Tumor vs. saxophone: The surgical grudge match
Brain surgery is a notoriously difficult task. There’s a reason we say, “Well, at least it’s not brain surgery” when we’re trying to convince someone that a task isn’t that tough. Make one wrong incision, cut the wrong neuron, and it’s goodbye higher cognitive function. And most people appreciate thinking. Crazy, right?
One would imagine that the act of brain surgery would become even more difficult when the patient brings his saxophone and plays it randomly throughout the operation. It’s a hospital, after all, not a jazz club. Patients don’t get to play musical instruments during other surgeries. Why should brain surgery patients get special treatment?
As it turns out, the. A man in Italy had a brain tumor in a particularly complex area, and he’s left-handed, which apparently makes the brain’s neural pathways much more complicated. Plus, he insisted that he retain his musical ability after the surgery. So he and his medical team had a crazy thought: Why not play the saxophone throughout the surgery? After all, according to head surgeon Christian Brogna, MD, playing an instrument means you understand music, which tests many higher cognitive functions such as coordination, mathematics, and memory.
And so, at various points throughout the 9-hour surgery, the patient played his saxophone for his doctors. Doing so allowed the surgeons to map the patient’s brain in a more complete and personalized fashion. With that extra knowledge, they were able to successfully remove the tumor while maintaining the patient’s musical ability, and the patient was discharged on Oct. 13, just 3 days after his operation.
While we’re happy the patient recovered, we do have to question his choice of music. During the surgery, he played the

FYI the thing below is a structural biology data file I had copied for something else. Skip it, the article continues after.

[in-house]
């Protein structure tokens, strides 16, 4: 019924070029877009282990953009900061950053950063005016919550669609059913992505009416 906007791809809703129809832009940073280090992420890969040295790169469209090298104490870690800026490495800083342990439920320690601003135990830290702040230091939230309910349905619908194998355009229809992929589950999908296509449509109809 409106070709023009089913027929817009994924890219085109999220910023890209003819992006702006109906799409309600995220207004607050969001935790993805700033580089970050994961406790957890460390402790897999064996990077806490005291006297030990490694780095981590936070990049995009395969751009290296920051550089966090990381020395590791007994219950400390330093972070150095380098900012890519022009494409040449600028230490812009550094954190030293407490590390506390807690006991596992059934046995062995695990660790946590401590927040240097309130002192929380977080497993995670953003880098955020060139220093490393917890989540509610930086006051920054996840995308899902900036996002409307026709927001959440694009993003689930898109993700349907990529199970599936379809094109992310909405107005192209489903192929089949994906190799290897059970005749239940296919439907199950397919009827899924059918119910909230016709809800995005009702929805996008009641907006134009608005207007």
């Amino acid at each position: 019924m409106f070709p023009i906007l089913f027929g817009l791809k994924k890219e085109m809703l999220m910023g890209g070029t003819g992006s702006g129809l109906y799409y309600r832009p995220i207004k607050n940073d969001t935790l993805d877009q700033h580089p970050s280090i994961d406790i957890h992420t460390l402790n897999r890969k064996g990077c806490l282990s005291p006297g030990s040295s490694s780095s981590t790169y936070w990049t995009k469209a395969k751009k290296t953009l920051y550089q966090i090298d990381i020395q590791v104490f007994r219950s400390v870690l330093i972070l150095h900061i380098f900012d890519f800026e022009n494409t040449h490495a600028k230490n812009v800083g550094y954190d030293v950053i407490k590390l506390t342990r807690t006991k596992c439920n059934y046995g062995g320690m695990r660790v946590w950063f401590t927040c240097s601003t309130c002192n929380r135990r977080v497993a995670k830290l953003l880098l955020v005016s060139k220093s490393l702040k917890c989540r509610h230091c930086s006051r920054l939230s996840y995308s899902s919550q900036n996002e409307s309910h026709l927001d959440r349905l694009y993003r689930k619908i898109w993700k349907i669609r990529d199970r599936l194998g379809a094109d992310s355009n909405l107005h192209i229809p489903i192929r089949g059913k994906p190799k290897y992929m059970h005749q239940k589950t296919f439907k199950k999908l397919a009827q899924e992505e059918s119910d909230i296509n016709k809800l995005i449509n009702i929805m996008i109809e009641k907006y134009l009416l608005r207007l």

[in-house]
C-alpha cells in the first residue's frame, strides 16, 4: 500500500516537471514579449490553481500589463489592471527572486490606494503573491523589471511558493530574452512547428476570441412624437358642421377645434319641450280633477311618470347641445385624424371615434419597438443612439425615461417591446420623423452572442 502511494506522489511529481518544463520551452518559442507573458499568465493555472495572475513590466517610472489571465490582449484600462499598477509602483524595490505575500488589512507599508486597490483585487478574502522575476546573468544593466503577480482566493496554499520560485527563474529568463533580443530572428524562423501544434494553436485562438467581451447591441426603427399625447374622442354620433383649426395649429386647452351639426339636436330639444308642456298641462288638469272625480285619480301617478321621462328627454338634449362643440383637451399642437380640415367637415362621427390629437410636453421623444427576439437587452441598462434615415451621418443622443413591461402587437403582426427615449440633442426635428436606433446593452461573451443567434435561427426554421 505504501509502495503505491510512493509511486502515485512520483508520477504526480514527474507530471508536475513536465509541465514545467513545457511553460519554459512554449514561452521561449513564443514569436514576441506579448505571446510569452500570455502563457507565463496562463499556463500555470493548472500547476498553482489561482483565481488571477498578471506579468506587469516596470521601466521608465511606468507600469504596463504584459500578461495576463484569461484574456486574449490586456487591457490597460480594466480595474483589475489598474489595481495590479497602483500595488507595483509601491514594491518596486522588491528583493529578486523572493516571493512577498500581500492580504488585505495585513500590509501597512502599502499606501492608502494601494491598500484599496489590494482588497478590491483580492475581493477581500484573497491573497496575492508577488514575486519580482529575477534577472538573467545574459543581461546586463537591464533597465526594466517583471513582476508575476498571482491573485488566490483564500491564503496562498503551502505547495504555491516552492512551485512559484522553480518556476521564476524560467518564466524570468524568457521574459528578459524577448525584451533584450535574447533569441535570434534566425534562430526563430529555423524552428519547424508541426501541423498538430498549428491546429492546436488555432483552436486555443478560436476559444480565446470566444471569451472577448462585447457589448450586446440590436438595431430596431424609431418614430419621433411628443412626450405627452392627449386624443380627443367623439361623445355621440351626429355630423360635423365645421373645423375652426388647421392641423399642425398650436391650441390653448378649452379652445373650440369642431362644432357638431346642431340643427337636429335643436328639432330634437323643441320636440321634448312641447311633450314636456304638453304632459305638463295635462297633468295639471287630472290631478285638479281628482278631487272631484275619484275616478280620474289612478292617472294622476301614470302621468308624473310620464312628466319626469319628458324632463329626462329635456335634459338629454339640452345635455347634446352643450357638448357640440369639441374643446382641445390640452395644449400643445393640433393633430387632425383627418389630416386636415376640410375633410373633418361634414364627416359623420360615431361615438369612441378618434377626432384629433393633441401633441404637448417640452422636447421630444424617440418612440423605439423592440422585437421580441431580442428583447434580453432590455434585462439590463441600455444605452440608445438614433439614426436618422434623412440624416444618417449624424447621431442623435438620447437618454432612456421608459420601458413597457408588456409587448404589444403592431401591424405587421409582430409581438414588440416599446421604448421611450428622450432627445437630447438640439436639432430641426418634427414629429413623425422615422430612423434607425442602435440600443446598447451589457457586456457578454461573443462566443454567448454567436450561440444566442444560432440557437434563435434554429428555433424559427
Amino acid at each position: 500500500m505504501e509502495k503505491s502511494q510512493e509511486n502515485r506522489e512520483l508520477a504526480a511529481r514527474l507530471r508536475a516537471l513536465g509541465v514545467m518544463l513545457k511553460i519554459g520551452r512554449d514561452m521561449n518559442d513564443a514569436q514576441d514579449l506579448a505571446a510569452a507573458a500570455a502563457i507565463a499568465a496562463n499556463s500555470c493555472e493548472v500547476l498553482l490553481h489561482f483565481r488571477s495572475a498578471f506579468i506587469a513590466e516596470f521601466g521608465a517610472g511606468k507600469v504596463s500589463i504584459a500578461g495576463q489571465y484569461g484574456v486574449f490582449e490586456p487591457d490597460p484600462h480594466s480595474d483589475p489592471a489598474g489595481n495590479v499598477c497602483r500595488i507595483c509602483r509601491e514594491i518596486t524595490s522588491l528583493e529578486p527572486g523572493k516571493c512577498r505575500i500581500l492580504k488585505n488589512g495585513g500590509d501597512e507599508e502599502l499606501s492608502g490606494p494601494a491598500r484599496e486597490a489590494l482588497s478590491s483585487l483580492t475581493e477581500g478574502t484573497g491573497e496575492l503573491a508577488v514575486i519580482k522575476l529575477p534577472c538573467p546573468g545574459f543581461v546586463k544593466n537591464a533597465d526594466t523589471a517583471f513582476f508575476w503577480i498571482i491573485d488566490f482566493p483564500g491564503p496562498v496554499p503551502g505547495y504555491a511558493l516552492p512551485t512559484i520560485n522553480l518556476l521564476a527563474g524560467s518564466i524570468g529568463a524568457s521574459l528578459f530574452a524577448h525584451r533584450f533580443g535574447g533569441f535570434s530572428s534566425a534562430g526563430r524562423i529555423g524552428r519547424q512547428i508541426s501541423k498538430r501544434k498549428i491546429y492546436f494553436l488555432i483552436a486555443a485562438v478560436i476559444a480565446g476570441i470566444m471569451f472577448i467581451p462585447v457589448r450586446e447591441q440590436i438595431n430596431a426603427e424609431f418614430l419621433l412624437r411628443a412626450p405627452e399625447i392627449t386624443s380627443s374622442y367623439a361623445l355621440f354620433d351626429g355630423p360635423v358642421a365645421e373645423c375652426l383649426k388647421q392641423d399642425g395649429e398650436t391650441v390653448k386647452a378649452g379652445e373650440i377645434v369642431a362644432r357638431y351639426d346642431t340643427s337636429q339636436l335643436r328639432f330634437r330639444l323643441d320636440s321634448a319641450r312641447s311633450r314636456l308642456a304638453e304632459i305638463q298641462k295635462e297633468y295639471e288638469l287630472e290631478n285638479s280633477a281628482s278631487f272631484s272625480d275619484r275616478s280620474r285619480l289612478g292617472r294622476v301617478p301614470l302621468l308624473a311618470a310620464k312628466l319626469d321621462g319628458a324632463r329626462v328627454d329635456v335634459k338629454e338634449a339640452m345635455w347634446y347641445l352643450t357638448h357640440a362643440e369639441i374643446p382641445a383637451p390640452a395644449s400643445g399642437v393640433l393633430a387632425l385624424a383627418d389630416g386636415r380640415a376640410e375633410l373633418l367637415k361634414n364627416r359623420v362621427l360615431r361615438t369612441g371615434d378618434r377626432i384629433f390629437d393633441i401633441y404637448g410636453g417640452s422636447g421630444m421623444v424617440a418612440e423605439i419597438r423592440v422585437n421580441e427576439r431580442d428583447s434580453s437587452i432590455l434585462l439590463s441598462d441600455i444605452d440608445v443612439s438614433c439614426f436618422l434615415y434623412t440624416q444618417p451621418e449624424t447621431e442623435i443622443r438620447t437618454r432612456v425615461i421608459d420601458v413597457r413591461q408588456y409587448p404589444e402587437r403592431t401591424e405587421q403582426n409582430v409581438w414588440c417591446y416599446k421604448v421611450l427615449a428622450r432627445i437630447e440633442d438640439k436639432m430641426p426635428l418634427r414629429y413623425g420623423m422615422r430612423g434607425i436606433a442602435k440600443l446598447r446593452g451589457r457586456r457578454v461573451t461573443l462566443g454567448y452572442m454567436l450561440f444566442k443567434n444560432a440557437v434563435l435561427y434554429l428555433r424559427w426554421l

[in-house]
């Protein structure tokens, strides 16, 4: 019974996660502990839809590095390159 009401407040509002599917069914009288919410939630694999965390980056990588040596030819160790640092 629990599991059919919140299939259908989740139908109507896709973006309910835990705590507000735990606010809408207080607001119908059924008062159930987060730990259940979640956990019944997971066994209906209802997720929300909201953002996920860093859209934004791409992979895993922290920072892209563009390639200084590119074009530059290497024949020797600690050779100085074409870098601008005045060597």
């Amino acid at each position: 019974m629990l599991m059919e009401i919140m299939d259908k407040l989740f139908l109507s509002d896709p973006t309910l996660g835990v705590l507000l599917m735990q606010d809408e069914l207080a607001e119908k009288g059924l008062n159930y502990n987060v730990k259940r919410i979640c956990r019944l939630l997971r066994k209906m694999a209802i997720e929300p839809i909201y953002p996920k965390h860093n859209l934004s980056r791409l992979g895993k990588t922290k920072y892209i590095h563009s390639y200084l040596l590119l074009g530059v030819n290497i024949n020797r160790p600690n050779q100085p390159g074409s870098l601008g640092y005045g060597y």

Basketball has the Big Dance. Mosquitoes get the Big Sniff
In this week’s installment of our seemingly never-ending series, “Mosquitoes and the scientists who love them,” we visit The Rockefeller University in New York, where the olfactory capabilities of Aedes Aegypti – the primary vector species for Zika, dengue, yellow fever, and chikungunya – became the subject of a round robin–style tournament.
First things first, though. If you’re going to test mosquito noses, you have to give them something to smell. The researchers enrolled eight humans who were willing to wear nylon stockings on their forearms for 6 hours a day for multiple days. “Over the next few years, the researchers tested the nylons against each other in all possible pairings,” Leslie B. Vosshall, PhD, and associates said in a. In other words, mosquito March Madness.
Nylons from different participants were hooked up in pairs to an olfactometer assay consisting of a plexiglass chamber divided into two tubes, each ending in a box that held a stocking. The mosquitoes were placed in the main chamber and observed as they flew down the tubes toward one stocking or the other.
Eventually, the “winner” of the “tournament” was Subject 33. And no, we don’t know why there was a Subject 33 since the study involved only eight participants. We do know that the nylons worn by Subject 33 were “four times more attractive to the mosquitoes than the next most-attractive study participant, and an astonishing 100 times more appealing than the least attractive, Subject 19,” according to the written statement.
Chemical analysis identified 50 molecular compounds that were elevated in the sebum of the high-attracting participants, and eventually the investigators discovered that mosquito magnets produced carboxylic acids at much higher levels than the less-attractive volunteers.
We could go on about the research team genetically engineering mosquitoes without odor receptors, but we have to save something for later. Tune in again next week for another exciting episode of “Mosquitoes and the scientists who love them.”